But I also think that librarians need to be able to read, understand, and apply "the law," in general. This may not apply as much to certain librarians, but I'm a government librarian, and as such, there are specific laws that apply to me and my activities within my library. For example, what we can get rid of, and how. The question of this MIDA (multi-institutional disposition authority), how it applies at NRCan, and how we'll dispose of surplus (weeded) publications came up as part of our conversation around collection management and weeding. Some of my colleagues were concerned about our obligations, according to their reading of the MIDA.
Which meant that I needed to read the thing and provide advice on what we can and cannot do, and when we need to contact Library and Archives Canada to see if they want something (rare or old Canadian imprints; large runs of Canadian imprints).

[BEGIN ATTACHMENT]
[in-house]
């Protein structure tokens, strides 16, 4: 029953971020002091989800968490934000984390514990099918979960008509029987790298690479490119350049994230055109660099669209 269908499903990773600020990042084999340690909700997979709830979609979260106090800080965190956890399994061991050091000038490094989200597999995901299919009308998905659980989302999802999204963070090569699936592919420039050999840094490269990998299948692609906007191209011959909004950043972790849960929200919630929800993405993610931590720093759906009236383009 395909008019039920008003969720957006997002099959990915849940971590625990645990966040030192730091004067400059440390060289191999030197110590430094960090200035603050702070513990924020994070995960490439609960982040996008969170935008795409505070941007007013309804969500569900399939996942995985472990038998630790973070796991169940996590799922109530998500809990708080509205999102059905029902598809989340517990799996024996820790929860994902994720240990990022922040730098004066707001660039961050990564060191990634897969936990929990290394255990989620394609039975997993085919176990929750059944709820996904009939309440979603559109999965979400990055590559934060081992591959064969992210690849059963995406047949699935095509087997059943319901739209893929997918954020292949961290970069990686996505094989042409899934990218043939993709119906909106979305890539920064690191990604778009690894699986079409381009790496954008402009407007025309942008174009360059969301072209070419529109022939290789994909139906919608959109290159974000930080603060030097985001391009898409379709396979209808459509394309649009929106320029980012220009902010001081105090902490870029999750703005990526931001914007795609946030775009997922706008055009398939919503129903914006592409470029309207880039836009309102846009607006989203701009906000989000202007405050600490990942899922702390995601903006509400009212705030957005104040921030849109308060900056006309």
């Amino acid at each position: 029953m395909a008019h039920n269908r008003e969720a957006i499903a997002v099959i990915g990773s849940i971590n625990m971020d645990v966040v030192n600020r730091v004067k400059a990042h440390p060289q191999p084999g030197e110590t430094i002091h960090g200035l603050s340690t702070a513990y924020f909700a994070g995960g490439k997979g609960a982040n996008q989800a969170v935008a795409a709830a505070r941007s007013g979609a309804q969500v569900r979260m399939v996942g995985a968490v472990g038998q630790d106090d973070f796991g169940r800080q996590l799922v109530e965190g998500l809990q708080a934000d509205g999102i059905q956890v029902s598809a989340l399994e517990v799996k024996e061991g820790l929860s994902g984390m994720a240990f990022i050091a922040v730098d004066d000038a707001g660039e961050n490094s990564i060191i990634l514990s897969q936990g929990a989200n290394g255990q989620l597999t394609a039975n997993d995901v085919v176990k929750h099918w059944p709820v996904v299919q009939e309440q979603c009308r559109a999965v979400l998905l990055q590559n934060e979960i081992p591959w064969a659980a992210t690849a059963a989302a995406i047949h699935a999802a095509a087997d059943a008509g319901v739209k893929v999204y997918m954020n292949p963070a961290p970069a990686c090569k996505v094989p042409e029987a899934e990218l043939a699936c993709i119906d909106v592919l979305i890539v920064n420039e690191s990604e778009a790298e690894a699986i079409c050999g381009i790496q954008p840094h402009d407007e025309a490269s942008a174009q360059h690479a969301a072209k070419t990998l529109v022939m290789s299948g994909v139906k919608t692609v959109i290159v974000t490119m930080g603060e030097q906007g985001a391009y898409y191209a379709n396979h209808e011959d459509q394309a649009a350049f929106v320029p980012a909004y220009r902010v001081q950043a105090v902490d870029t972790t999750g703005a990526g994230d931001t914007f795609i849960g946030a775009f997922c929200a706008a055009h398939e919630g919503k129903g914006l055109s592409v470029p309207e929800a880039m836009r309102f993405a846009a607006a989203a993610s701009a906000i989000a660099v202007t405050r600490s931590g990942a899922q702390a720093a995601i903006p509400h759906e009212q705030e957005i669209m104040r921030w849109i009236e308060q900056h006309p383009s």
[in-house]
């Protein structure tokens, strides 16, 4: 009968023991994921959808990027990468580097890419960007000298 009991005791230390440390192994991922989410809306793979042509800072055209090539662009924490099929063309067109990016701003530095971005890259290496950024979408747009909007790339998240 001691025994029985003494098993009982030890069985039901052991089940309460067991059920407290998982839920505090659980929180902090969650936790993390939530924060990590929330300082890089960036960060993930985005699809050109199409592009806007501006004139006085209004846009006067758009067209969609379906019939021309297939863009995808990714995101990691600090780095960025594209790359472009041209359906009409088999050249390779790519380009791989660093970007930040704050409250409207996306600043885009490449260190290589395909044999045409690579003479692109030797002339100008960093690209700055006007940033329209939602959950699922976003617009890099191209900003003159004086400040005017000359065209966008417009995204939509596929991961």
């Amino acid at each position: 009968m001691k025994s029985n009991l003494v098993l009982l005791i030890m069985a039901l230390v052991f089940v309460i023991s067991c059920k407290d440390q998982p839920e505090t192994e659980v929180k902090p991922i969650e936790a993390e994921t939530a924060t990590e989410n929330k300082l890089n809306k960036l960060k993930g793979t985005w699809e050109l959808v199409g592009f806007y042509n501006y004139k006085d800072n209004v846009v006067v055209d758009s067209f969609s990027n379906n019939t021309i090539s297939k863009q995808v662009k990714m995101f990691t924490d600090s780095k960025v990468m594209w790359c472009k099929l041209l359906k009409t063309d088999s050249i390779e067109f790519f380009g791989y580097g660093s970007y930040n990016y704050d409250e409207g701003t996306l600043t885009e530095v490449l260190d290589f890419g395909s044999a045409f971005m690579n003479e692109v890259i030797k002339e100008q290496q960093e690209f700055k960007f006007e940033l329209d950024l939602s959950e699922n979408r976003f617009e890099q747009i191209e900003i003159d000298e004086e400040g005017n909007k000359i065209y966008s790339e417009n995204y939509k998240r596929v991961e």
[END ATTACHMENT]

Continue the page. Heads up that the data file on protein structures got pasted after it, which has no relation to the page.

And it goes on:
I was okay with this (and would have asked our legal counsel for an opinion if I was unsure), but I can't be the only librarian who needs to read and understand laws other than copyright laws. And let's face it, specific wording is important in interpreting the law. So it surprises me that reading & applying laws has never, to my recollection, come up as a skill that librarians need to know. But I don't know - is this mostly limited to government librarianship? I'm curious about other librarians' experience with this.
|Call me crazy, but I think this is awesome.|